Inheriting Sitecore Site Properties with Sitecore Patching and Transformation


Sitecore is such a huge platform that every day you find something new and interesting. Happens with you as well? It is happening with me since last 7+ years! But I am enjoying learning it and then sharing it with you.

So, let’s say you have one site node defined with all basic things e.g. enablePreview, enableWebEdit, hostName, startItem, database etc. Now you would like to have one more site where you would like to use base attributes as earlier defined and you would like to modify few attributes only:

<site name="site1" virtualFolder="/sitecore/admin" physicalFolder="/sitecore/admin" enableAnalytics="false" domain="sitecore" loginPage="/sitecore/admin/login.aspx"/>

<site name="site2" inherits="site1" />
<site name="site3" inherits="site1" domain="extranet" />
<site name="site4" inherits="site1" enableAnalytics="true" />

I tried the same approach for my project and it works well. But only locally. When I deployed it on QA server it stopped working. After deep research I have found the source of the issue. I would like to share with you as well. Let’s go!


As you would have done, I also did showconfig.aspx on server and then noticed that my site2 was getting added before site1 and that was causing this issue and it was happening because I was using SlowCheetah Transformation and inserting site2 based on environment. To fix it — I used patch:after=”site[@name=’site1′]” which fixed this issue. Here is how it looks new with transformation:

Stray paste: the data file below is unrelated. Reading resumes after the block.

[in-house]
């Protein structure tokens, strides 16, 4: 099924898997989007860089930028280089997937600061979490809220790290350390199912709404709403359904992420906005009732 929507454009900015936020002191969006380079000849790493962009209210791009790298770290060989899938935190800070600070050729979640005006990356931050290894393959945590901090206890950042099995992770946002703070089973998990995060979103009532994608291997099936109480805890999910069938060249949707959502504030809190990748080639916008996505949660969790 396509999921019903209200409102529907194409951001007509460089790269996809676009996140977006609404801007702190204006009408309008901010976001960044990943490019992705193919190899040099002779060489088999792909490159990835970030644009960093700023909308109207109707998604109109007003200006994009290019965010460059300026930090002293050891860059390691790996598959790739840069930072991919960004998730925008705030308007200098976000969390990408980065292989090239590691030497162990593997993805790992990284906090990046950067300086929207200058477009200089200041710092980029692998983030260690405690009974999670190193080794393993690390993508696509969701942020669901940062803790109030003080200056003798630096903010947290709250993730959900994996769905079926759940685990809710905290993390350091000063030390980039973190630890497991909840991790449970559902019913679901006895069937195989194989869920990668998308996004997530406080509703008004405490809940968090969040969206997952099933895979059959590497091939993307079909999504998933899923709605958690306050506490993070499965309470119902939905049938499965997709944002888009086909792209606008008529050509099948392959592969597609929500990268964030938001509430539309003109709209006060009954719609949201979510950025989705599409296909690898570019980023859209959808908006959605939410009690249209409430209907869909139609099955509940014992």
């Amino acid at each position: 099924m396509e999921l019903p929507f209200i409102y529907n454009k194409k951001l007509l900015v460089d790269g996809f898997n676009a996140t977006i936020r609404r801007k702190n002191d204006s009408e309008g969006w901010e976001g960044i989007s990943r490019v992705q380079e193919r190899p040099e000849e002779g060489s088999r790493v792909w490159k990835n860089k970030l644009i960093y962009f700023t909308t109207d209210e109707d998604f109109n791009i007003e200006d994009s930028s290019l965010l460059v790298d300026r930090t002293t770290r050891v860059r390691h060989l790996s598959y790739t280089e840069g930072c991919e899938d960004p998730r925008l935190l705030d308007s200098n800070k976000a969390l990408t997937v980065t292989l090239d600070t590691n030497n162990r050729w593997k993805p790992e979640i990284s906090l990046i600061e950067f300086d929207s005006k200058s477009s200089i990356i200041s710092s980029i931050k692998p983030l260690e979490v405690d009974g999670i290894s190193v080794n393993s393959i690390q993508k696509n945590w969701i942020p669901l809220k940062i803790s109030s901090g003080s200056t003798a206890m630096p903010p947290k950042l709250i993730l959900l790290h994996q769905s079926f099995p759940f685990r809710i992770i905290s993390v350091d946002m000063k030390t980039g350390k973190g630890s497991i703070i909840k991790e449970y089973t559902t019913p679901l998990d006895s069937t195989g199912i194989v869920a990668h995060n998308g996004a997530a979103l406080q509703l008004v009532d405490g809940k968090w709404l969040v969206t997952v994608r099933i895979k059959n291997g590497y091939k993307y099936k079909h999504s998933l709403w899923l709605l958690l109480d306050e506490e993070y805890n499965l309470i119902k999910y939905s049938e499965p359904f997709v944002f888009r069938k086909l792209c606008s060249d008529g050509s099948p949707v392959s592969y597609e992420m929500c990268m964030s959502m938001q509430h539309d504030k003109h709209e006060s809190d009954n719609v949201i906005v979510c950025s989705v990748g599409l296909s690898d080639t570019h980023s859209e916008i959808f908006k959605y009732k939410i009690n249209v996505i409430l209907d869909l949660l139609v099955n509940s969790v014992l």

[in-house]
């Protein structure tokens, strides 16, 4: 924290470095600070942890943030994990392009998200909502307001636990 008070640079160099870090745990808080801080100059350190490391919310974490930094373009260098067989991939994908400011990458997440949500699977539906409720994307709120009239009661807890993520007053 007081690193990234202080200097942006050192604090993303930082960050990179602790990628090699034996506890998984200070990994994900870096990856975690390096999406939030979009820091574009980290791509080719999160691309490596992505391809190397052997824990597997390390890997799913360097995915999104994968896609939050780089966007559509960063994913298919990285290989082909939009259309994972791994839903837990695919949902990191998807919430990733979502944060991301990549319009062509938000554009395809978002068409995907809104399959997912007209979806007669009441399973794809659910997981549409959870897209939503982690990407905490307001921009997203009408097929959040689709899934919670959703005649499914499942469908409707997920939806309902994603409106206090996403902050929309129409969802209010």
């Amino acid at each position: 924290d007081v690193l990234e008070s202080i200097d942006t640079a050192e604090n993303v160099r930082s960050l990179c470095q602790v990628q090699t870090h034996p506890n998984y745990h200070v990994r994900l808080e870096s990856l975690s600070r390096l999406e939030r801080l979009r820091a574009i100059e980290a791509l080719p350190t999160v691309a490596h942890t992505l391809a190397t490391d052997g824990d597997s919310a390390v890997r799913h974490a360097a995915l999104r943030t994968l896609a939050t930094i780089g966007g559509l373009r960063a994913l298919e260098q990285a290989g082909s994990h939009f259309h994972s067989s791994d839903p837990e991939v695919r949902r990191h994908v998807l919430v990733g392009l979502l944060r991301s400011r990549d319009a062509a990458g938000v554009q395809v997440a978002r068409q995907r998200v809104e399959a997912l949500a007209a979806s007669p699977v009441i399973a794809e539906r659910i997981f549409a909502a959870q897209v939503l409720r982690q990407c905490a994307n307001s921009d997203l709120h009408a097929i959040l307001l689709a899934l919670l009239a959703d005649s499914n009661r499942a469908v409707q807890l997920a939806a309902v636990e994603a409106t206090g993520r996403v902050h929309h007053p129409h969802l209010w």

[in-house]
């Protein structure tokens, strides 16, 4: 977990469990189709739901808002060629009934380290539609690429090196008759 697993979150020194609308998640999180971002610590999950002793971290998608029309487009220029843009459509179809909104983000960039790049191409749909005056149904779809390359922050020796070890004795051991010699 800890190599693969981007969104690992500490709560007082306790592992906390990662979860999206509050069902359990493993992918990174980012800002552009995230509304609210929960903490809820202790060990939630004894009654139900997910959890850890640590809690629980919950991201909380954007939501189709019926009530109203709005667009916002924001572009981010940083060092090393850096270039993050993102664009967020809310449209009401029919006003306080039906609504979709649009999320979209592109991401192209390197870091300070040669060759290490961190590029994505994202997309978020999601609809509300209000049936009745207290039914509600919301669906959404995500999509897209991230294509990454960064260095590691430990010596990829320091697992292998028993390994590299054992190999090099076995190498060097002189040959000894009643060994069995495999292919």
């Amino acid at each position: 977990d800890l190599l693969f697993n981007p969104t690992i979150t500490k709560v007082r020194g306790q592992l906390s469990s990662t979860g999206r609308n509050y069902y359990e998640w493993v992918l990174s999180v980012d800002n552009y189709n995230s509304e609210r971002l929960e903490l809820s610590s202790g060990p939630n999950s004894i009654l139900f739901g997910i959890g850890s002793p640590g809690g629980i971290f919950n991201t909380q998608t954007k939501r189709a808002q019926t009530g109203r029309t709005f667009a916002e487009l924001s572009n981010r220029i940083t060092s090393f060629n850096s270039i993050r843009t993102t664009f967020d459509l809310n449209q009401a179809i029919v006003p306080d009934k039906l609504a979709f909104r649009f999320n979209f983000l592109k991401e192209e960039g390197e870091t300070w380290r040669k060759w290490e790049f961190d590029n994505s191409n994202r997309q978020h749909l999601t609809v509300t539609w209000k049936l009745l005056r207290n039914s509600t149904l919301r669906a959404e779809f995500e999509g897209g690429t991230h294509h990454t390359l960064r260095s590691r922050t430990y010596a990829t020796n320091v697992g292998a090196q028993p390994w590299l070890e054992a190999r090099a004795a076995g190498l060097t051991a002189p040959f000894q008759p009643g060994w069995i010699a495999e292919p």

<site name="site2" inherits="site1" patch:after="site[@name='site1']" xdt:Transform="Insert" hostName="" domain="extranet" enableAnalytics="true"/>
<site name="site3" inherits="site1" domain="extranet" />


Getting Sitecore Dictionary in JavaScript

It’s very easy to get translations in back-end code — either Razor views or .cs files — by simply calling to


But what about JavaScript widgets? There we have several options:

  • Item Web API results in overhead and is hard to use without additional implementation.
  • StringDictionary embeds values right in HTML and needs to be configured accordingly.
  • Injecting translated text into .js components via HTML tags has the same drawbacks as StringDictionary.

All these options are cumbersome and inconvenient.

Continue reading “Getting Sitecore Dictionary in JavaScript”

Complete Unit Testing In Sitecore

Unit testing is Sitecore can be tricky. There are a lots of moving parts. And to truly be able to test, you need to somehow bring all of those parts into a test.

Unit testing could be divided into two different type: regular Unit Tests (just to test BusinessLogic without data relations) and Integration Unit Tests.

In the current article I will focus on Integration Unit Tests. In the futher articles I will describe how to write UnitTests without strong coherence with Sitecore.

So, to accomplish the main goal and have working UnitTests I will try to do the following:

  • Execute unit tests within a valid Sitecore context
  • Load all current App_Config/Include/ configs at runtime
  • Access to all APIs
  • Maintain to additional config files
  • No scripting involved